Sermon Preached at Christ the King on February 15, 2009
2 Kings 5:1-14
1 Corinthians 9:24-27
I.N.I. (In the name of Jesus)
Martin Luther asked the question, “What shall we preach as we live at the intersection of fear and hope?” You and I live in that place, in a perpetual ‘fixer-upper’ at the intersection of economic, health, unknown fears, and hope. Hope for things now and those yet to be, things seen and those still hidden, hope in knowing that through Christ who we are and where we live will experience a divine extreme make-over.”
This morning we’ll spend this time in the Word framed by looking at our texts and lives from the inside-out. Fear to tag on Luther’s insight, is an inside thing. It’s true that external forces and events shape the fear that is in us, but largely fear is a personal, inside thing. Hope on the other hand is bigger than we are, it is outside of us. Yes we feel hope on a personal level, but it is in community and events outside of us that shape and fill us with hope. Hope, unlike fear and dread, is one of those things that we as human beings cannot generate from within.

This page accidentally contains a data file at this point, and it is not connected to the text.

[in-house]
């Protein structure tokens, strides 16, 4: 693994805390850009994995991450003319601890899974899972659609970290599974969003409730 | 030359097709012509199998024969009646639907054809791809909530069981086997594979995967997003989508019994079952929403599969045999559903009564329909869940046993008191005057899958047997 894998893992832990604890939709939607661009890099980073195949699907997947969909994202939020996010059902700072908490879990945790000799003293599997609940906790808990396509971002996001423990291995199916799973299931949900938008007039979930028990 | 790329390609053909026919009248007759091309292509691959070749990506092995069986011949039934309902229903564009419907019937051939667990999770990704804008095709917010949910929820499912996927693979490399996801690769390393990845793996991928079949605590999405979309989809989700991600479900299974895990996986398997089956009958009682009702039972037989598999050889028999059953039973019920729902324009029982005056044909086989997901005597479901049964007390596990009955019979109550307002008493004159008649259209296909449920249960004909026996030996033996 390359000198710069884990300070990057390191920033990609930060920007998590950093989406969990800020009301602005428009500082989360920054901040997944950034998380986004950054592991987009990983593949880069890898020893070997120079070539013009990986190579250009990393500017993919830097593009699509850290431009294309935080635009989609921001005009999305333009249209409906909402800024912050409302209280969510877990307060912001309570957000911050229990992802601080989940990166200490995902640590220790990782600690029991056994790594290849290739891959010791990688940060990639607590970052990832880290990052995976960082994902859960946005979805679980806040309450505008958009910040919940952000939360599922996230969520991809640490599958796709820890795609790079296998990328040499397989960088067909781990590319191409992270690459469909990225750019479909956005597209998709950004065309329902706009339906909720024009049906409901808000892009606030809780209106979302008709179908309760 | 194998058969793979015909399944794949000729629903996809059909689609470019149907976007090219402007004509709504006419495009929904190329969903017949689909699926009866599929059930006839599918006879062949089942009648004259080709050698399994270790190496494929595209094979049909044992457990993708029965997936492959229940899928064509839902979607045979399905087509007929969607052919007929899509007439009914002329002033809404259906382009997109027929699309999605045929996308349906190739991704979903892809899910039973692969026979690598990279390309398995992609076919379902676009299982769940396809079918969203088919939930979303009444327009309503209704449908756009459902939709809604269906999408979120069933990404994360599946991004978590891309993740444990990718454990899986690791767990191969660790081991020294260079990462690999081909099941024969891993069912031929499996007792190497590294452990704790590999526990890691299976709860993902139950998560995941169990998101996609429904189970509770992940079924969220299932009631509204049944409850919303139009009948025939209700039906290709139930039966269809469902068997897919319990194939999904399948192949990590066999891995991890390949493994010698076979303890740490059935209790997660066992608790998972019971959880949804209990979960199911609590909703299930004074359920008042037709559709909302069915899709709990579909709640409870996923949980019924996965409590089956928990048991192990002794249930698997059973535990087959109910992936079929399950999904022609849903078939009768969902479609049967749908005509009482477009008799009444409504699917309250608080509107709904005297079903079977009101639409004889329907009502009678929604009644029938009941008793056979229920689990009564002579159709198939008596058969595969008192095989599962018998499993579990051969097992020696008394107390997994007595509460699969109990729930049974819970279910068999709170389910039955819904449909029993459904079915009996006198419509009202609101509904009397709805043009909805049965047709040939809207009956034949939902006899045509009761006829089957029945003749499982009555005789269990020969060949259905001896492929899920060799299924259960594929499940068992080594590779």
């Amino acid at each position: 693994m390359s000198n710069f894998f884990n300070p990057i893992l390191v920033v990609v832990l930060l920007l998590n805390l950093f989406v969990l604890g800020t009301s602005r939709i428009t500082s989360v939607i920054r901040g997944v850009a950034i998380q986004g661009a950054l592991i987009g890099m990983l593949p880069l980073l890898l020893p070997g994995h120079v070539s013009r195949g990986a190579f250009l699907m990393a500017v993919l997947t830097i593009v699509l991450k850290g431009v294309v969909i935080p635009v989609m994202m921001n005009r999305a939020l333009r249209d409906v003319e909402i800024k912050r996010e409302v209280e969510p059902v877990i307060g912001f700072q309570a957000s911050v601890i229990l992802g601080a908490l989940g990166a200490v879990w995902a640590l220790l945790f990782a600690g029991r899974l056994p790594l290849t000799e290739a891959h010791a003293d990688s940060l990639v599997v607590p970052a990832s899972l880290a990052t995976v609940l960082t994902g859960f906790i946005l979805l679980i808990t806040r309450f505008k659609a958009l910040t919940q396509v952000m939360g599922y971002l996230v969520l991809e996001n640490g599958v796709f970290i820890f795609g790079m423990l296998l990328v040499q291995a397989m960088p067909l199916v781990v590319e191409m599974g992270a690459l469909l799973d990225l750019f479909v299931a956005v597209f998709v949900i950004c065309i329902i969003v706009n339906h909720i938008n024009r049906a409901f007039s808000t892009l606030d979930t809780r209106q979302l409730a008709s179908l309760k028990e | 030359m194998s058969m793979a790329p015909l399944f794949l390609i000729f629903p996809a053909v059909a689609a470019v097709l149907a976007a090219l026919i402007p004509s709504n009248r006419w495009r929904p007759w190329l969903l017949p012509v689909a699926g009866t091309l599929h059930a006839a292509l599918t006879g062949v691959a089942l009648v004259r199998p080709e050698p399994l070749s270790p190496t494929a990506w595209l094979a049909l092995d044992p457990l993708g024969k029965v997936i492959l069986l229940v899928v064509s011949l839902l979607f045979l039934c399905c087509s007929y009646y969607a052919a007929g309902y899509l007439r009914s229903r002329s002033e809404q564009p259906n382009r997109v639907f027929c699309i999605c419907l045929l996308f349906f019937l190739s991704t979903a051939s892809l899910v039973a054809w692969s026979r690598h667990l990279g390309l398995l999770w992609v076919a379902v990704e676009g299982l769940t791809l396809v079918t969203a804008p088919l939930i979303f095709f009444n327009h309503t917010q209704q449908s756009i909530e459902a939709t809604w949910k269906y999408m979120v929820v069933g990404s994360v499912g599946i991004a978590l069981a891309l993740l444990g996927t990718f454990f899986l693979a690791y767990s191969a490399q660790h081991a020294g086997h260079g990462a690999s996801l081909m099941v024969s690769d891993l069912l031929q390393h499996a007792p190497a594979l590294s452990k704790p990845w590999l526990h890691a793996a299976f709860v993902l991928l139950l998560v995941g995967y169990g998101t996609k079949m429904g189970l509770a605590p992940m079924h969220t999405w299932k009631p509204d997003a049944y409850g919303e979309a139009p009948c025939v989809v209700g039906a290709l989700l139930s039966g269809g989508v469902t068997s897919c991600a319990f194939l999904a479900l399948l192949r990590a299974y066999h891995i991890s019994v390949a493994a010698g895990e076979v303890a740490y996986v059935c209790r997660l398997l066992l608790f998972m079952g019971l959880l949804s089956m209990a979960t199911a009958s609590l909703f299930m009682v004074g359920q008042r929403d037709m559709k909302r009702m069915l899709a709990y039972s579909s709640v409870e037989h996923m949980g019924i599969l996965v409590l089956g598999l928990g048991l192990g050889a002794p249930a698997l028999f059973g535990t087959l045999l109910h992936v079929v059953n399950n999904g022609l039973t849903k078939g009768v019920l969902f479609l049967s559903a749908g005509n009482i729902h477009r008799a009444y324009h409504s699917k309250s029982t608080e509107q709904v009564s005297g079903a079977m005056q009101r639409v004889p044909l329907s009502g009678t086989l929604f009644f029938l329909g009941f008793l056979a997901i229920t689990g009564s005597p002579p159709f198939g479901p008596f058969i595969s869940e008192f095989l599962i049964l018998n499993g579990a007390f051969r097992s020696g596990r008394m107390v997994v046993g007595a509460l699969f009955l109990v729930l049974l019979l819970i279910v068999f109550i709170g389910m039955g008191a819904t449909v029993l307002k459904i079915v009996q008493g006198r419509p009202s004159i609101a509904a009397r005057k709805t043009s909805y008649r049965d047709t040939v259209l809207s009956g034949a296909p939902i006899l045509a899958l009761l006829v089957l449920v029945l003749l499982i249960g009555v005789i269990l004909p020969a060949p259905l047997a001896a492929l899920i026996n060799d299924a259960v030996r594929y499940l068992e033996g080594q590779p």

It’s interesting to think about being on the inside as a bad thing and being on the outside as good—the place where hope comes from. After all the inside track, inside scoop, having inside knowledge are all perceived as good things. And being on the outs, an outcast, or outlaw are all perceived as bad. Even on days like today, being inside is warm, cozy and good, while being outside is cold, uncomfortable and if not bad, not so good for long periods of time anyway.
In our experience and from the texts today, we know that insiders tend to be self-centered; they play by the rules… their rules, rules that favor those who are in. In theological terms or in “churchy language” Augustine and Luther called this incurvatus in se, which is curved in on one’s self. We as sinners primarily seek our self interest and do not seek God’s presence… to worship, fear and love God. Rather we seek God for all the good things God can provide and do for us.